2) Worship, homage, honouring.

3) Addiction or devotion to, fondness for.

4) Use, practice, employment, exercise.

5) Frequenting, resorting to.

6) Flattery, coaxing or flattering words; अलं सेवया मध्यस्थतां गृहीत्वा भण (alaṃ sevayā madhyasthatāṃ gṛhītvā bhaṇa) M.3.

Source: Cologne Digital Sanskrit Dictionaries: Shabda-Sagara Sanskrit-English Dictionary

Śeva (शेव).—m.

(-vaḥ) 1. The penis. 2. A snake. 3. Heighth, elevation. 4. Happiness. n.

(-vaṃ) 1. The penis. 2. Happiness. Ind. (-vam) Hail, homage, a term of exclamation or salutation addressed to the deities. E. śīṅ to sleep, Unadi aff. van .

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Sevā (सेवा).—f.

(-vā) 1. Service, servitude. 2. Worship, homage. 3. Addition to. 4. Use, practise, employment. 5. Resorting to, frequenting. E. ṣev to serve, affs. aṅ and ṭāp .

Source: Cologne Digital Sanskrit Dictionaries: Benfey Sanskrit-English Dictionary

Śeva (शेव).—I. m. 1. A snake (vb. śī) 2. Happiness. Ii. acc. vam, indecl. Hail, homage, an exclamation or salutation addressed to the deities. Iii. n., and f. , The penis (cf. śepa).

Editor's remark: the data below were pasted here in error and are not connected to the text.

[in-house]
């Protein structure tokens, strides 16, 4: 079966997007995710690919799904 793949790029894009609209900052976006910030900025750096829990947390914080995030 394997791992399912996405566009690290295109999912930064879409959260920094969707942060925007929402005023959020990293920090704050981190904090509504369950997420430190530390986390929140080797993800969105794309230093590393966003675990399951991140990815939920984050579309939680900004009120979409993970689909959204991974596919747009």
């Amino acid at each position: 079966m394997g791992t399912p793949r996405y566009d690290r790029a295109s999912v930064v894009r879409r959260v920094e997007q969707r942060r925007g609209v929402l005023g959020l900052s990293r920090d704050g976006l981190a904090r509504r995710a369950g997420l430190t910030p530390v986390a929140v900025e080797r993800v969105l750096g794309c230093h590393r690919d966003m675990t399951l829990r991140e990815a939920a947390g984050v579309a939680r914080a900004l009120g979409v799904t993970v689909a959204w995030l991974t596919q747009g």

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Sevā (सेवा).—[sev + ā], f. 1. Service, [Mānavadharmaśāstra] 4, 5; [Vikramorvaśī, (ed. Bollensen.)] [distich] 42. 2. Servitude, [Hitopadeśa] i. [distich] 136, M. M. 3. Practice, [Rājataraṅgiṇī] 5, 280. 4. Worship, [Bhagavadgītā, (ed. Schlegel.)] 4, 34. 5. Homage, [Rājataraṅgiṇī] 5, 154.

context information

Sanskrit, also spelled संस्कृतम् (saṃskṛtam), is an ancient language of India commonly seen as the grandmother of the Indo-European language family. Closely allied with Prakrit and Pali, Sanskrit is more exhaustive in both grammar and terms and has the most extensive collection of literature in the world, greatly surpassing its sister-languages Greek and Latin.